Rio Tinto freezes non-union salaries in anticipation of tough 2016

MONTREAL -- Mining giant Rio Tinto has frozen the salaries of its global non-unionized workforce, including many in Canada, as it prepares to weather an expected tough year.

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In a note to employees, CEO Sam Walsh said cost-cutting efforts over the last three years have not been enough to offset falling metal prices and the "very sobering" outlook for 2016.

"From the CEO down, we are implementing a salary freeze for 2016," he said.

"This decision was a very difficult one. I'm sure you are disappointed by it, as am I, but it is necessary given the market context."

It marks the first wage freeze in more than a decade for Rio Tinto's global aluminum division, which is based in Montreal.

The company's Canadian operations, which also include non-aluminum operations, have a total of about 12,000 employees. The number of non-unionized workers was not available.

Although bonuses will continue, Rio Tinto is also limiting travel by making better use of technology.

Walsh said the global economy remains sluggish as China's economic growth has fallen and demand has shifted from metals-intensive sectors like infrastructure and construction to consumer spending.

China accounts for as much as 40 to 50 per cent of global commodity demand, according to consultants PwC. Its economic growth is forecast to drop below seven per cent a year from double digits in recent years and commodity prices are tracking it lower.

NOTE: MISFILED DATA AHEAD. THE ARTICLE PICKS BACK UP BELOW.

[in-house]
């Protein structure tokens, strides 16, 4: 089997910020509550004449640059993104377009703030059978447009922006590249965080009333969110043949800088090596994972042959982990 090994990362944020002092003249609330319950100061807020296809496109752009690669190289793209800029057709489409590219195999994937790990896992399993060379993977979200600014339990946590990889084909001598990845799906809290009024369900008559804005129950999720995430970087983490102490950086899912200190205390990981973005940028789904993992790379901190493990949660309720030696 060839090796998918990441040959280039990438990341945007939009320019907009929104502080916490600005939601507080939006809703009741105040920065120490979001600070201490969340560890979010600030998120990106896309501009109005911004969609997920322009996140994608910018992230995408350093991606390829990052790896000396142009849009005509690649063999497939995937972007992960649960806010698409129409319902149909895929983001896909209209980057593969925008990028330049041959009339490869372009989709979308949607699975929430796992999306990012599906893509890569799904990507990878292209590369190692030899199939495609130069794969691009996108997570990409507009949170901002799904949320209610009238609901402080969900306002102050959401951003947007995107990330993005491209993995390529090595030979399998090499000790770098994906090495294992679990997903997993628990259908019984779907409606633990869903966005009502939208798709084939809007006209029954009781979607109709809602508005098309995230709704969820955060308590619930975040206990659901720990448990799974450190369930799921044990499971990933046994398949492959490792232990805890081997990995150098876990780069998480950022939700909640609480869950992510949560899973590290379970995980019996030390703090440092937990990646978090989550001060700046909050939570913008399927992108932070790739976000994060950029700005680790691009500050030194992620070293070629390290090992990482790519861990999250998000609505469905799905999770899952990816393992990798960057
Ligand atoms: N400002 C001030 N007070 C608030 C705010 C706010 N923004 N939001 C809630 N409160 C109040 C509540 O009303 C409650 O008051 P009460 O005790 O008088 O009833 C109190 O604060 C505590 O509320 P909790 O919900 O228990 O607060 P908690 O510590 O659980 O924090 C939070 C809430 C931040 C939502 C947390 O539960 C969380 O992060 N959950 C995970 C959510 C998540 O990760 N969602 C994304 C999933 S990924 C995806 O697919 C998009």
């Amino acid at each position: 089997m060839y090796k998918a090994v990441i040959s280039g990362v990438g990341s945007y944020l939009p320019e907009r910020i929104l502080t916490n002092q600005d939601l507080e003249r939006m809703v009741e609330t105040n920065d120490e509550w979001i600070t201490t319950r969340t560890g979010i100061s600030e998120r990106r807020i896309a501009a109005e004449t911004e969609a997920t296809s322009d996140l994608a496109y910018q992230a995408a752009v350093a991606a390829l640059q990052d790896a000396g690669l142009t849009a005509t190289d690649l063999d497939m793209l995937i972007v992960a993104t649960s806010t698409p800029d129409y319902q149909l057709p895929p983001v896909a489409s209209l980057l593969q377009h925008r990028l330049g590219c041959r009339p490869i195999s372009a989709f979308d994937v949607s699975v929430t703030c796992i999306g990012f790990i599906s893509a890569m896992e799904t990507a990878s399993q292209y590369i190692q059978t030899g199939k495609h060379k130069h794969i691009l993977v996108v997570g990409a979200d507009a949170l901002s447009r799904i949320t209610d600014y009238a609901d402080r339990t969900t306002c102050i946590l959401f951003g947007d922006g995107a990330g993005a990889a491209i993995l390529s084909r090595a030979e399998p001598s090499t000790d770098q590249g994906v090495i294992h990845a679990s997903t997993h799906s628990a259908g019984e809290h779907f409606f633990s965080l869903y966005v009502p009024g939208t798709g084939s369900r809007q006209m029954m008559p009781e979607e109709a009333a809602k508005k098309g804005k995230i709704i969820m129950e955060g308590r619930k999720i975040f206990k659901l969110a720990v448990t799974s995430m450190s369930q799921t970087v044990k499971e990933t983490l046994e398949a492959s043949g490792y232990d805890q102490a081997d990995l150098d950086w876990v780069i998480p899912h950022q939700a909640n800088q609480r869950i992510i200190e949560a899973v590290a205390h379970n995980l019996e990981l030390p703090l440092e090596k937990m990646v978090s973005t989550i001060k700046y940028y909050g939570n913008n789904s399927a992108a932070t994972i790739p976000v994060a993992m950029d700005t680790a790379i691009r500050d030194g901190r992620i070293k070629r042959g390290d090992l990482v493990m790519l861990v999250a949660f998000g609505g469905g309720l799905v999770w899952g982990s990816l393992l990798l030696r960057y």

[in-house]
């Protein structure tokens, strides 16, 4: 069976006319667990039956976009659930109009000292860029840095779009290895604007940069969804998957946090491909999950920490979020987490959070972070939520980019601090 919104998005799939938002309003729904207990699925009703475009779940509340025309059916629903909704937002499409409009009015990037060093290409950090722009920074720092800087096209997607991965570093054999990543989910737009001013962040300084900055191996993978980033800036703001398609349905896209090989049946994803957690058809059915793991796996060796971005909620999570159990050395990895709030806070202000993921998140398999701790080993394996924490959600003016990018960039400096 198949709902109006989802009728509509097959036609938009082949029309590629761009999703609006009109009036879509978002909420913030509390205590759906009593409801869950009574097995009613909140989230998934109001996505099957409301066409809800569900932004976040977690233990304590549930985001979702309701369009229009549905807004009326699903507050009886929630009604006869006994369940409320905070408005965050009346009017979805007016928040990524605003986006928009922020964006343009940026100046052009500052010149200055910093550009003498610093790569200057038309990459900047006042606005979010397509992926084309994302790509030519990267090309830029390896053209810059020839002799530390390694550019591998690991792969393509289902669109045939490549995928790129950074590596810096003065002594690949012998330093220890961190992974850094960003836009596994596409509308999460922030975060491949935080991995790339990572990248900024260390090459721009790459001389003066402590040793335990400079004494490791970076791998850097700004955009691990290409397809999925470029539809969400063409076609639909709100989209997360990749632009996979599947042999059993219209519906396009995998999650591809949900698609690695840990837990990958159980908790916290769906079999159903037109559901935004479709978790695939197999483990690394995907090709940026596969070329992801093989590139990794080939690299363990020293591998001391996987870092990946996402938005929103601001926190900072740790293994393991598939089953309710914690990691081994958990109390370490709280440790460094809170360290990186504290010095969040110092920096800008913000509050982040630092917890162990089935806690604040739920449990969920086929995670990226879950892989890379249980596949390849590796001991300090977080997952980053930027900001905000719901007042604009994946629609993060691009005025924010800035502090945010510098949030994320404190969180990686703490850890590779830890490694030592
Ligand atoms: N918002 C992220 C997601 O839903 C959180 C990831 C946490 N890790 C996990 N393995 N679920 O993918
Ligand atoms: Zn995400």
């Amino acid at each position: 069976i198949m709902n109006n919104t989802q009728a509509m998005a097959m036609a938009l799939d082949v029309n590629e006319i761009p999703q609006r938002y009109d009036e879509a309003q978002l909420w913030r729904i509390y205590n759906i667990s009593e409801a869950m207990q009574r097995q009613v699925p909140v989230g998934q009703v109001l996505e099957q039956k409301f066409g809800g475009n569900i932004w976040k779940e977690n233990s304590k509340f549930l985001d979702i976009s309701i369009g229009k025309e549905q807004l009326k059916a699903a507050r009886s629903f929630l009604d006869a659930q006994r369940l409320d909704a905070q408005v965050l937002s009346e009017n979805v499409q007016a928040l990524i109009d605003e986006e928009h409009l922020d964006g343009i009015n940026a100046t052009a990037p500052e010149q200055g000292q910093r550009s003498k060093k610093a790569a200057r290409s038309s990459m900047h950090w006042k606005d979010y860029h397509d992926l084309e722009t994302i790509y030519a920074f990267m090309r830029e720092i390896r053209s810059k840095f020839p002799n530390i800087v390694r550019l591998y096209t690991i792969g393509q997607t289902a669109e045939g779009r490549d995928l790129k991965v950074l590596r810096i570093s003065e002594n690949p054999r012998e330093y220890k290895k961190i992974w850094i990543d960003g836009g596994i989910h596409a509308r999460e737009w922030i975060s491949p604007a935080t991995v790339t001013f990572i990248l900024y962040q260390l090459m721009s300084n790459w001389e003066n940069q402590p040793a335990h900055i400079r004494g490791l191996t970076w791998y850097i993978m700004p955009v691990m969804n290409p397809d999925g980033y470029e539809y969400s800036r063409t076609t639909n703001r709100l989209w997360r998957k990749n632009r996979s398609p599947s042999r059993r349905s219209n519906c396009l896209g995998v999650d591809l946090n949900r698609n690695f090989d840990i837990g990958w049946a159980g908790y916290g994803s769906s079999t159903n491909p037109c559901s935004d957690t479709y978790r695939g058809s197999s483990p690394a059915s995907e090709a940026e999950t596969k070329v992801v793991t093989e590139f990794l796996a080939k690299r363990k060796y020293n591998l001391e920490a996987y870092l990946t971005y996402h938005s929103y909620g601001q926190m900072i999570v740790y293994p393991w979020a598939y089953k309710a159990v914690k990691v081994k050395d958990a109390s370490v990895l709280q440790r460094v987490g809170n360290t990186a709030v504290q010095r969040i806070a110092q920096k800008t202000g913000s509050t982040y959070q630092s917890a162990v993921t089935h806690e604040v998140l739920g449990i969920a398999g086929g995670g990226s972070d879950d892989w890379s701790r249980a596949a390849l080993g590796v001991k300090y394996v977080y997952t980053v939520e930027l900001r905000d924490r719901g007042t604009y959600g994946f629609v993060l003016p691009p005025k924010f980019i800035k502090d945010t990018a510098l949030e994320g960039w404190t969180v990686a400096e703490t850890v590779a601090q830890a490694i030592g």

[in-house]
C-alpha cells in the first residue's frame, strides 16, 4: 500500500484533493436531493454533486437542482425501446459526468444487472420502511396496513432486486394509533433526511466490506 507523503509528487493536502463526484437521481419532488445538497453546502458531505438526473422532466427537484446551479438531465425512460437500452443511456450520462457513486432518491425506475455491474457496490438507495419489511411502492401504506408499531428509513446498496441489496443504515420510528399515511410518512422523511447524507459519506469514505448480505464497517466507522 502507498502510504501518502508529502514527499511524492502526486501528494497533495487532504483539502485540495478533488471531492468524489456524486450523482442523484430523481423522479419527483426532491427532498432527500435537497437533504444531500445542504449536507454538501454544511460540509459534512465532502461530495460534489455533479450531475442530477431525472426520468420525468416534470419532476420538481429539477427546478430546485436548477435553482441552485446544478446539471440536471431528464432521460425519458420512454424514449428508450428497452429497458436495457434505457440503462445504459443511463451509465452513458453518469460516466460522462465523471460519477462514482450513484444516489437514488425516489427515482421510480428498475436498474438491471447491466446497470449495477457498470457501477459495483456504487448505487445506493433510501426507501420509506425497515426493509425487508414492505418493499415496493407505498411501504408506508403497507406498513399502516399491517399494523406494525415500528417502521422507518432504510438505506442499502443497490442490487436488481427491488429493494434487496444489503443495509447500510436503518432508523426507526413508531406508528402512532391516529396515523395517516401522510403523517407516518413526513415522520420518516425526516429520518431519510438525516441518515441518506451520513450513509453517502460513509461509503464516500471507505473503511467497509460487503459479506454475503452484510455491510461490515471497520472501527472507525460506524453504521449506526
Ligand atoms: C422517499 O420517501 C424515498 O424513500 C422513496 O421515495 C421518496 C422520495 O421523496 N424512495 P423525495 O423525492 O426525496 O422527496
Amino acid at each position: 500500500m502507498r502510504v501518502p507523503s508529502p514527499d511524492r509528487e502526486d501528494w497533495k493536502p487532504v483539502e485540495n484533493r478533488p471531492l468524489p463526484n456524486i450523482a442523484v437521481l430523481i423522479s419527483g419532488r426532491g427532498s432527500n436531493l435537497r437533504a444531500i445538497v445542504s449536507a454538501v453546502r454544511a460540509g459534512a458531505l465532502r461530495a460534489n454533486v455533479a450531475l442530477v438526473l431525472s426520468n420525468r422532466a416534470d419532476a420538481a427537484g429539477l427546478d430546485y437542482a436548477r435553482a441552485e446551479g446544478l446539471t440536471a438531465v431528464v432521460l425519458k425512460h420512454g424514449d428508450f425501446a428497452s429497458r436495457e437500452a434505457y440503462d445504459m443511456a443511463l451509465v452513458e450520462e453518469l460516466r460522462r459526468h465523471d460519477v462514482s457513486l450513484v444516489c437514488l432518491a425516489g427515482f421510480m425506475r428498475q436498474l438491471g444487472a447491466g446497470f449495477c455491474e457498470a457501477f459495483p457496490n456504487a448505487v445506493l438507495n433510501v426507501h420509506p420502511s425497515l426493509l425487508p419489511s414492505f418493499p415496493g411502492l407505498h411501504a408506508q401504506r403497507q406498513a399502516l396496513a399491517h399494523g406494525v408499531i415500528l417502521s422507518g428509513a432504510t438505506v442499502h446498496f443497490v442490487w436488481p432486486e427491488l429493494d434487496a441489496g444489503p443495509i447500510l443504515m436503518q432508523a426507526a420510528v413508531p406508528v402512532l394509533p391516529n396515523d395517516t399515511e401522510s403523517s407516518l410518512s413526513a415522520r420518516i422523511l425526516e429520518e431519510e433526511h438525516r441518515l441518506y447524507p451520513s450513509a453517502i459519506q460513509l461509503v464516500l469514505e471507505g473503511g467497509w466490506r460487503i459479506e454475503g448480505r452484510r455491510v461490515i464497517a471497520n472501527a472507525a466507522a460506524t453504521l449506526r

Commodities prices are around the 2005 levels or lower. Rio Tinto has been particularly hit by the dramatic drop in iron ore prices, its largest commodity.

The price of copper has dropped about 30 per cent in the past year and gold 11 per cent, while the price of iron ore has about halved. Many companies have responded by cutting costs and reducing capital spending.

Anglo American announced last month that it was shedding 85,000 employees or more than 60 per cent of its workforce and reassessing its huge operations to cope.

Walsh warned that the pressure won't let up.

"This situation is not temporary and our industry is now moving into the new normal, which means we must continue to be one step ahead."

With files from The Associated Press



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